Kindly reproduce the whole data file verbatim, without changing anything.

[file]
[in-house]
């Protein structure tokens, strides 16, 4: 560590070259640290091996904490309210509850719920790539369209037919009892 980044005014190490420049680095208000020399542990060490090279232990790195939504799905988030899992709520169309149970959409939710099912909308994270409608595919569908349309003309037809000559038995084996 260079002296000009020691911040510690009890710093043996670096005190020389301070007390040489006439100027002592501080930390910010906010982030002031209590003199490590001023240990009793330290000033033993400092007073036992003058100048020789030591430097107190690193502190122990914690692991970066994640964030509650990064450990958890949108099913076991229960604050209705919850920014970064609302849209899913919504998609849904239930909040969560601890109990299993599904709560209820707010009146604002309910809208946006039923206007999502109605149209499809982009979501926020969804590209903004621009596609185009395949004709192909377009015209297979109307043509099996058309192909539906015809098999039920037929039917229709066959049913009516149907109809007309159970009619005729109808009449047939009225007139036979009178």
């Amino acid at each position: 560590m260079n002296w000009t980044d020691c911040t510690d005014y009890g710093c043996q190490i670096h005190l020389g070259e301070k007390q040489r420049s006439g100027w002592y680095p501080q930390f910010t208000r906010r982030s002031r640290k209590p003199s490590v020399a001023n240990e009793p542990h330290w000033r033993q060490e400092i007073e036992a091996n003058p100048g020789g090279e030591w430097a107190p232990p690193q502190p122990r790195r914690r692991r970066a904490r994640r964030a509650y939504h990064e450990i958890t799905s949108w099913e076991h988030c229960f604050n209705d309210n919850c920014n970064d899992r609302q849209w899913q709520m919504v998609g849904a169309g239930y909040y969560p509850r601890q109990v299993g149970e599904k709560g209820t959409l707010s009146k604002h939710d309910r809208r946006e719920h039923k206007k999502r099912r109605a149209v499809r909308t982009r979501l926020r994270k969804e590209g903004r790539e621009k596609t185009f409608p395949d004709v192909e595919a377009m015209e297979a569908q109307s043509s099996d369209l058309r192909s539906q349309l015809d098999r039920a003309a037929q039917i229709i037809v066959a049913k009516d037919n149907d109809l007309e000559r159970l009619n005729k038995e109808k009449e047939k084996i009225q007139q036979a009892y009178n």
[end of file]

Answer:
[in-house]
């Protein structure tokens, strides 16, 4: 560590070259640290091996904490309210509850719920790539369209037919009892 980044005014190490420049680095208000020399542990060490090279232990790195939504799905988030899992709520169309149970959409939710099912909308994270409608595919569908349309003309037809000559038995084996 260079002296000009020691911040510690009890710093043996670096005190020389301070007390040489006439100027002592501080930390910010906010982030002031209590003199490590001023240990009793330290000033033993400092007073036992003058100048020789030591430097107190690193502190122990914690692991970066994640964030509650990064450990958890949108099913076991229960604050209705919850920014970064609302849209899913919504998609849904239930909040969560601890109990299993599904709560209820707010009146604002309910809208946006039923206007999502109605149209499809982009979501926020969804590209903004621009596609185009395949004709192909377009015209297979109307043509099996058309192909539906015809098999039920037929039917229709066959049913009516149907109809007309159970009619005729109808009449047939009225007139036979009178």
């Amino acid at each position: 560590m260079n002296w000009t980044d020691c911040t510690d005014y009890g710093c043996q190490i670096h005190l020389g070259e301070k007390q040489r420049s006439g100027w002592y680095p501080q930390f910010t208000r906010r982030s002031r640290k209590p003199s490590v020399a001023n240990e009793p542990h330290w000033r033993q060490e400092i007073e036992a091996n003058p100048g020789g090279e030591w430097a107190p232990p690193q502190p122990r790195r914690r692991r970066a904490r994640r964030a509650y939504h990064e450990i958890t799905s949108w099913e076991h988030c229960f604050n209705d309210n919850c920014n970064d899992r609302q849209w899913q709520m919504v998609g849904a169309g239930y909040y969560p509850r601890q109990v299993g149970e599904k709560g209820t959409l707010s009146k604002h939710d309910r809208r946006e719920h039923k206007k999502r099912r109605a149209v499809r909308t982009r979501l926020r994270k969804e590209g903004r790539e621009k596609t185009f409608p395949d004709v192909e595919a377009m015209e297979a569908q109307s043509s099996d369209l058309r192909s539906q349309l015809d098999r039920a003309a037929q039917i229709i037809v066959a049913k009516d037919n149907d109809l007309e000559r159970l009619n005729k038995e109808k009449e047939k084996i009225q007139q036979a009892y009178n």